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View Full Version : Summary: techniques to reduce artefact content of EMG data(posted 12 sep 2002)



Andrew Chapman
09-18-2002, 03:44 PM
Thank you to all those who responded. A special thanks to those who offered
to view sample data.

Original message posted Thu, 12 Sep 2002 16:05:06 +1000 with subject
"techniques to reduce artefact content of EMG data" has been successfully
distributed to the BIOMCH-L list:

"I am attempting to collect telemetered EMG data during running, but the
artefact content of the data is overwhelming.

I have searched the Biomech-L archives for previous postings relating to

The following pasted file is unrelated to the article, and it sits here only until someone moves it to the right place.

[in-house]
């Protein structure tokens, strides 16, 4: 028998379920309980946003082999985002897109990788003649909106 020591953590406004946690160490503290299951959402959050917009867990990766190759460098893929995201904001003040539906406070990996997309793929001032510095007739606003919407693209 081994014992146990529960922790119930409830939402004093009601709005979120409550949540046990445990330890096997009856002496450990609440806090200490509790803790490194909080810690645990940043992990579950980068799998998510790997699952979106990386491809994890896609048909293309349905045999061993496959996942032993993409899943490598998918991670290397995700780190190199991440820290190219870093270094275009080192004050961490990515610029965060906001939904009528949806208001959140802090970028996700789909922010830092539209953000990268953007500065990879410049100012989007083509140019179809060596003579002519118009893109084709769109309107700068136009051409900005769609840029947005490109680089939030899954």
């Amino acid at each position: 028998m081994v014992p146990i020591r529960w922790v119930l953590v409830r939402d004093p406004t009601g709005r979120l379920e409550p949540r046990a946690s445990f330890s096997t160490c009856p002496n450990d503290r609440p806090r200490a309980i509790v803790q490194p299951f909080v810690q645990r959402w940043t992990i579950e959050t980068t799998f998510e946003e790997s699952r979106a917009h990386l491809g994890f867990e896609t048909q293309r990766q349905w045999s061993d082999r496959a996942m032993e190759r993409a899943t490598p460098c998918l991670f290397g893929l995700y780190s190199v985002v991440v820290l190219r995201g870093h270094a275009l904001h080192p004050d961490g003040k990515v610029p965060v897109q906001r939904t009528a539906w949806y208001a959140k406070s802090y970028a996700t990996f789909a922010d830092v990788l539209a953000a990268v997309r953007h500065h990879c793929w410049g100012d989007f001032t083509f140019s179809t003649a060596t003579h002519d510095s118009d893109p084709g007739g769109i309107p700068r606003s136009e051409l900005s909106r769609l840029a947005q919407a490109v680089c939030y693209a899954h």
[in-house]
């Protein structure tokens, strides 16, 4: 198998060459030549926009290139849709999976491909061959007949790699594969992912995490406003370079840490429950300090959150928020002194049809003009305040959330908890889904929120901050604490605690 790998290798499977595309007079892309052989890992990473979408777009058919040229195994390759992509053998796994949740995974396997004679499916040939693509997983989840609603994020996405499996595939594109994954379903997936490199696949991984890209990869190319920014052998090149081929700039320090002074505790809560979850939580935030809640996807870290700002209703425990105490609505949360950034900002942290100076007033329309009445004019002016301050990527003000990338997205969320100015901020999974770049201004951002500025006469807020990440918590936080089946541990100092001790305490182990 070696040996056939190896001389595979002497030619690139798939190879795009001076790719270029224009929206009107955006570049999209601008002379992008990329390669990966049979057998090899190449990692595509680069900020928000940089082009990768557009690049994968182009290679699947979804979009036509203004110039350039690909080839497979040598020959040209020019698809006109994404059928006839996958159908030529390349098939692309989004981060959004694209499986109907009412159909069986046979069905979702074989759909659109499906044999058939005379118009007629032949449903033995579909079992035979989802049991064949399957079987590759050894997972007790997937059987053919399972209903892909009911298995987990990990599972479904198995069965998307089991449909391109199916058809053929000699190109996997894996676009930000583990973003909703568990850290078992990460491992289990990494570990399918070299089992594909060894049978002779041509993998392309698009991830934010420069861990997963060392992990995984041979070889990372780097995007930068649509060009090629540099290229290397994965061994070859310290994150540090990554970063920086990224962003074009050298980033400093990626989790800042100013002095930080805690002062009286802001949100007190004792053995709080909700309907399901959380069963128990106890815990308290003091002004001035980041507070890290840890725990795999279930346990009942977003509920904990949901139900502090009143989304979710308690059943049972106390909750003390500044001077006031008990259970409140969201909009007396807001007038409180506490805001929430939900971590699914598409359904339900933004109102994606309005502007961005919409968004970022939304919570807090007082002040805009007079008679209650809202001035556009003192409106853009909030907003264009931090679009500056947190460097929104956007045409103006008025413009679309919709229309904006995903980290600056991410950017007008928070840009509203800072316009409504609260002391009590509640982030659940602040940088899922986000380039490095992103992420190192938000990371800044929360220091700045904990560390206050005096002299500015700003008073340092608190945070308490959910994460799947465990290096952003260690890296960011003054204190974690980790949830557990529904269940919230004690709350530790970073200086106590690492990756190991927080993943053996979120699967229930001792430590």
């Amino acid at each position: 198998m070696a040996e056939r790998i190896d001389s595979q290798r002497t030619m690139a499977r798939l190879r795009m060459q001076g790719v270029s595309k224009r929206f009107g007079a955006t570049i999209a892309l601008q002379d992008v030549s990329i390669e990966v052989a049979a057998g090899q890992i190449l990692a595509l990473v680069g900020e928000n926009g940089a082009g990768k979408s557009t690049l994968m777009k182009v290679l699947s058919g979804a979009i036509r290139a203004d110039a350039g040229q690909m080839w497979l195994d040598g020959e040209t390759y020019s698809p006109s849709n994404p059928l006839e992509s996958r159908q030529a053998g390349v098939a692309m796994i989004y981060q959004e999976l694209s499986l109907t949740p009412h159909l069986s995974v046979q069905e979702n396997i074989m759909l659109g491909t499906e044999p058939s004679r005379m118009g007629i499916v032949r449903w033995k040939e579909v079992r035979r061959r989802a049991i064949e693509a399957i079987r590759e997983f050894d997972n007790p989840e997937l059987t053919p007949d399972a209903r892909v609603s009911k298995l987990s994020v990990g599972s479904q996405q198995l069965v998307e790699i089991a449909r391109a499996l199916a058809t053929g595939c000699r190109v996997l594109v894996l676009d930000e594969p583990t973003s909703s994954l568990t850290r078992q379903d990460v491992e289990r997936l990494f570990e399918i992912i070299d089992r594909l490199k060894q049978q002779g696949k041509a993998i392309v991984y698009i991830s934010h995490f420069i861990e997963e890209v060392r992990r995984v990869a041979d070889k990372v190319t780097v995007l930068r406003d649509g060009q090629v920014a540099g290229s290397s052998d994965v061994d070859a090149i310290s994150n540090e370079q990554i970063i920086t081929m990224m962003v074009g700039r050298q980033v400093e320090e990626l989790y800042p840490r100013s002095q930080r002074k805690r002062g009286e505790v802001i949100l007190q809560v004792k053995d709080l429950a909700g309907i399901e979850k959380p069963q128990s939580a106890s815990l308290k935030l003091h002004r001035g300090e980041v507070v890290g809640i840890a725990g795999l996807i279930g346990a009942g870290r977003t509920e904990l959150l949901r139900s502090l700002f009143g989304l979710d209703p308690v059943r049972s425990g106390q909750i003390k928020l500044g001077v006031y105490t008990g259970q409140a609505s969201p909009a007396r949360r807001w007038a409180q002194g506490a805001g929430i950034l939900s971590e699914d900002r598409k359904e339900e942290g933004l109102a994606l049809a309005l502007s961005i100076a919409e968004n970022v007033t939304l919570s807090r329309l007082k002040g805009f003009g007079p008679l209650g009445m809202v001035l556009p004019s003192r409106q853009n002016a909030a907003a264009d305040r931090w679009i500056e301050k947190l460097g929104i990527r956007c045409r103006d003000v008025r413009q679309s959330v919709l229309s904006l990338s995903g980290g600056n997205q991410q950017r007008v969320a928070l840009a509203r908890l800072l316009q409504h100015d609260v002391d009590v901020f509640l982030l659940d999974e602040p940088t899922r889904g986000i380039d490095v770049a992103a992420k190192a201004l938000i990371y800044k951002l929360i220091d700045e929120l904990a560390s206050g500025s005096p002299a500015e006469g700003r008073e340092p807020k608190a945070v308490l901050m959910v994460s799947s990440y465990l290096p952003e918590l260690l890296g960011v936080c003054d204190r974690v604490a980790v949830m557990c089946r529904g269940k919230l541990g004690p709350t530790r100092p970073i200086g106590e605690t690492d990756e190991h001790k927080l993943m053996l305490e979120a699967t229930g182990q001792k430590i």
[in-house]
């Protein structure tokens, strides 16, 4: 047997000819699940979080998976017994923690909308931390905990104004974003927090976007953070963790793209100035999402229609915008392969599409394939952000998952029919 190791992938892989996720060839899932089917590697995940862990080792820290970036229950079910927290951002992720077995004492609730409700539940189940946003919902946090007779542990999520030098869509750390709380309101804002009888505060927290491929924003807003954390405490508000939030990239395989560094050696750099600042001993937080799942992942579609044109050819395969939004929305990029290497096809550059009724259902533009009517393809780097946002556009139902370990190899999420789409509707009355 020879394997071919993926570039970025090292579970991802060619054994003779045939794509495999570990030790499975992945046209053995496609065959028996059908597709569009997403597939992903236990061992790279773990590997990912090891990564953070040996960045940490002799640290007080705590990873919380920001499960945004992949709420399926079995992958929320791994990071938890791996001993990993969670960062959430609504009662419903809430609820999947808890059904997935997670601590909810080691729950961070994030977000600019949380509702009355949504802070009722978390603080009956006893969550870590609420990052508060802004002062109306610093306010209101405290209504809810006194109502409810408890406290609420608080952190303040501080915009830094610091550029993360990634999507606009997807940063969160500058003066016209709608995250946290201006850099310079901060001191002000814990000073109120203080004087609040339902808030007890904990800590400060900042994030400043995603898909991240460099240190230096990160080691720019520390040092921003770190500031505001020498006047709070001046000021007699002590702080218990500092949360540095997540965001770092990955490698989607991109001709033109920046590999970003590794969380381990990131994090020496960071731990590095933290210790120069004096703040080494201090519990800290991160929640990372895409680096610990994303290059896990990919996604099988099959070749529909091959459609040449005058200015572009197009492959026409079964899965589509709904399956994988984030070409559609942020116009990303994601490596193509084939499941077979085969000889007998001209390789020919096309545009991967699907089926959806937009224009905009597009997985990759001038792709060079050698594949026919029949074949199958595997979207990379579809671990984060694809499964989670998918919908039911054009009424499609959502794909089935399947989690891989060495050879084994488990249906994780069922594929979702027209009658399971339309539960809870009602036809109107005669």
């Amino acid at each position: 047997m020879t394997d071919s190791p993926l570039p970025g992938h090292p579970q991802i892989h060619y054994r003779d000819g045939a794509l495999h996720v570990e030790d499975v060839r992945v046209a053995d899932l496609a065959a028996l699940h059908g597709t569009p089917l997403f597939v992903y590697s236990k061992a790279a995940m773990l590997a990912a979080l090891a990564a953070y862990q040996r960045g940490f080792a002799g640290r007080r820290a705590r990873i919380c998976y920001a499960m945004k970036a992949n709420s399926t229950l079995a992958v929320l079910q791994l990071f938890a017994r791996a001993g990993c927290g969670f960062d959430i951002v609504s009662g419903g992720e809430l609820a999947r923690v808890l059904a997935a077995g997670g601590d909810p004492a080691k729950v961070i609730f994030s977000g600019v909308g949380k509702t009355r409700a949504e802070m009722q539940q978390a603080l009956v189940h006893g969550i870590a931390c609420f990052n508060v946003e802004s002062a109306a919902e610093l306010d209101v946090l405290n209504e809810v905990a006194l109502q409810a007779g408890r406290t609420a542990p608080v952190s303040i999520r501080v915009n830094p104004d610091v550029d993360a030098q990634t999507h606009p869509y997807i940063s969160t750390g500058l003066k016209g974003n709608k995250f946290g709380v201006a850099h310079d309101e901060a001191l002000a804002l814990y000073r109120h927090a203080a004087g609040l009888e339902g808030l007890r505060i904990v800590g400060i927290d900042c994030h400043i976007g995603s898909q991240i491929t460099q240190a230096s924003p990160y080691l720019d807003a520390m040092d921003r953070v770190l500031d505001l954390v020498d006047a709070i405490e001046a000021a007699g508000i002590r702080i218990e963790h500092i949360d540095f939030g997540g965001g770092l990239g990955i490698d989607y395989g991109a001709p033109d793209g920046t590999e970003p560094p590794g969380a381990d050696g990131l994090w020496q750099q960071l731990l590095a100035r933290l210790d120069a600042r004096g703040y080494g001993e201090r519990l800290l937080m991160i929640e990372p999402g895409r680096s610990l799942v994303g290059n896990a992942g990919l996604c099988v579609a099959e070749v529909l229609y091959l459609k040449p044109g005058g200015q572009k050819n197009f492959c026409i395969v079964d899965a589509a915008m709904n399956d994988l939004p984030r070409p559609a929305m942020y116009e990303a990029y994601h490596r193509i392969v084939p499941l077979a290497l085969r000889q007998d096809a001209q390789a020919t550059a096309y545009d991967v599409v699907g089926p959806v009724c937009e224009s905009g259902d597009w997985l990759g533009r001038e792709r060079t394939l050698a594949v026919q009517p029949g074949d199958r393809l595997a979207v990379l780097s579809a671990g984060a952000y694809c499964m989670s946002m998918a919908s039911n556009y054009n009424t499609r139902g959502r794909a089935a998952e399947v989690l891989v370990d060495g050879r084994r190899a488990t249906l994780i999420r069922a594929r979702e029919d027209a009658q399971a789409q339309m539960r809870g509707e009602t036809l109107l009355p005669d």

EMG noise content, but all suggestions mentioned in these postings have
failed to resolve my current problems.

The data is being captured with a Noraxon TeleMyo 900 8 channel
telemetered EMG system. This system has a fixed output voltage range (+/-
2.5 volts when in bipolar mode) and a fixed gain of 2000.

To date, all measures taken to reduce the noise content of the data have
failed. Any running, even at the slowest of speeds, causes clipping and
thus a high frequency artefact which cannot be filtered - rending the data
useless. Even a comparatively gentle foot 'stomp' causes an artefact of
amplitude beyond the range of the voltage band and thus clipping.

When the signal does not contain clipped data (for example: from isolated
limb movements), filtering is effective, and the quality of the data,